“Cousin Lily is going to loooove these,” I drawled to my mom, who raised her eyebrows at me.
I was 25, standing at a cash register at The Bookstore Formerly Known as Borders. I laid a small stack of Sweet Valley University Thriller books on the counter and pulled out my wallet.
I tried to keep a straight face, while summoning the image of a young teenager with glossy dark hair and fingernails painted in Easter egg pastels. “Lily just can’t get enough of these books,” I continued, staring at the cashier, but feeling a hot blush rise up my face.
I don’t have a cousin Lily.
The invention of my pseudo-cousin was all about tricking the cashier, who I’d never see again, into thinking I wasn’t buying the pile of young adult books for myself.
Which is ironic, since I was actually a young adult.
The books were continuations of the Sweet Valley High series I’d devoured in middle school, depicting the lives of two California-blonde twin sisters, the careless Jessica and bookish Elizabeth, and their sun-kissed adventures. Post high-school, however, the twins kept managing to get themselves into serious danger and intrigue, like being stalked by a mental patient, dodging bullets in the cafeteria, and getting mixed up with one of the FBI’s most wanted criminals.
In the months after my brother died, unable to read anything longer than a brief magazine article, I’d returned to the series. There was something comforting and mindless in the characters I’d known so well when I was a tween. The books were an easy escape at a time when I desperately needed an escape. Any decent mental health professional would say I was trying to return to a simpler, more innocent time in my life through my “literary” choices.
A few decades have slipped by since my book-buying shenanigans. I’m old enough to purchase young adult books without inventing a fake younger cousin to buy them for, because I’m clearly old enough to be buying them for my own, quite real children.
And I’m not embarrassed anymore, anyway.
Young adult literature became mainstream thanks to series like J.K. Rowling’s Harry Potter and Suzanne Collins’ Hunger Games trilogy. When I need a break from, say, a grief memoir binge, I unapologetically turn to young adult books.
Just like when I was in my 20s, I find it soothing to get lost in a story about the inner lives of teens or young adults—despite the fact that those were rocky periods when I was going through them. My life now is steeped firmly in adulthood, in the chop wood, carry water of paying bills and feeding my kids, of worrying about the environment and government. Revisiting an earlier stage of life, through reading, feels like pulling up a warm blanket, leaving me warm and cocooned.
Reading YA literature also brings back the magic, the intensity, the firstness of everything. The feeling of anticipation, of simmering crushes, of trying to figure out just who we are and how we fit into the world around us. Of a time when our choices remained mostly ahead of us, our adult lives blurrily dangling somewhere in the future, waiting to be shaped.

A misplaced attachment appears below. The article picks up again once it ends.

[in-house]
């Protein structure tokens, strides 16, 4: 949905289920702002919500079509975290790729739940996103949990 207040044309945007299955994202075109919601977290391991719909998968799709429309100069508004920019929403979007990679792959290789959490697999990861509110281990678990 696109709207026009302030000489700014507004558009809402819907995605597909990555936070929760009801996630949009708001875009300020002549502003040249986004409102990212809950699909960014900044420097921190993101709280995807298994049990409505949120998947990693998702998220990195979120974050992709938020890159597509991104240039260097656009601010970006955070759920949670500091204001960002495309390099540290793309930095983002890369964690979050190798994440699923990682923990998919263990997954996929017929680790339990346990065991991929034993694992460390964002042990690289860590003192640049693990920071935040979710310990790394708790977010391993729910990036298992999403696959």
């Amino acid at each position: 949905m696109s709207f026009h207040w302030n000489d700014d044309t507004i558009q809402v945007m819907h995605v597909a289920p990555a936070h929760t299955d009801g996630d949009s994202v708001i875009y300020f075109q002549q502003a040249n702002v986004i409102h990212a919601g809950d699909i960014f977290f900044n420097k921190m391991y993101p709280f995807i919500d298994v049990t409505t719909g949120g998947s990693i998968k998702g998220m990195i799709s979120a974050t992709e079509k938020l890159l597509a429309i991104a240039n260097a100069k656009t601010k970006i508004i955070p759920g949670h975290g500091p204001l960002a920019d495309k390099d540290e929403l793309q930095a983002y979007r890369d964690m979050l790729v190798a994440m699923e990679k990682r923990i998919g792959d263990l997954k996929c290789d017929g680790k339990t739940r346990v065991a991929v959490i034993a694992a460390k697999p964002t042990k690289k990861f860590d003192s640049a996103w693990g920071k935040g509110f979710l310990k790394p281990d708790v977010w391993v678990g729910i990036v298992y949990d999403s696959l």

And, um, the romance. It hurts a little to remember what it felt like to have my skin afire with attraction, my mind alit with obsession. To touch the person you like and feel the rest of the world recede, until there is just skin and spark and wow.
Reading good YA is a bit like time travelling, like being reintroduced to a younger, more chaotic, potent, hormonal version of ourselves.
Unlike my younger self, when I read YA, I do aim to read well-written books. The ones that tackle eternal themes like loss, identity, and love.
Here are 10 of my recent favorites if you decide to dip your toes into the shimmering world of young adult literature—or just buy a few for your cousin Lily. I heard her birthday was coming up.
>> Speak by Laurie Halse Anderson
A poignant story about a high-schooler dealing with a traumatic secret. I enjoyed the taut, well-written prose.
>> The Impossible Knife of Memory by Laurie Halse Anderson
This novel explores issues like PTSD, family relationships, and addiction. A compelling and vivid page-turner.
>> Looking for Alaska by John Green
A boarding school student obsessed with famous last words falls for a one-of-a-kind girl named Alaska. This was the first John Green book I read—and before I’d even finished it, I was lining up my next Green book.
>> Will Grayson, Will Grayson by John Green & David Levithan
What happens when two people with the same name find their lives intersecting? This novel manages to be both dark and delightful.
>> Two Boys Kissing by David Levithan
Based on real goings-on, this follows two teenage boys attempting to set a Guinness World Record for the longest kiss. I was haunted by the narration—a chorus of men who died of AIDS in the 80s.
>> We Were Liars by E. Lockhart
What really happened that summer on the island? This story, told by an unreliable narrator, was one I couldn’t stop reading until I found out.
>> I’ll Give You the Sun by Jandy Nelson
Jude and her twin brother, Noah, were inseparable—until something happened. I fell hard for this dramatic, poetic, and expertly crafted novel.
>> The Sky is Everywhere by Jandy Nelson
When her older sister dies, Lennie is devastated. But she’s also, to her shock, caught between two boys. I like the way this book offers a realistic, honest portrayal of grief.
>> Eleanor & Park by Rainbow Rowell
A fresh yet classic story of opposites attracting, and the bumpy course of teenage attraction. This novel oozes charm and took me back to my teenage years—both the good and the challenging parts.
>> The Sun is Also a Star by Nicola Yoon
Another story of star-crossed love. Yoon is a master of structure, poetry and surprise—the way she tells this story is phenomenal.
Author: Lynn Shattuck
Editor: Catherine Monkman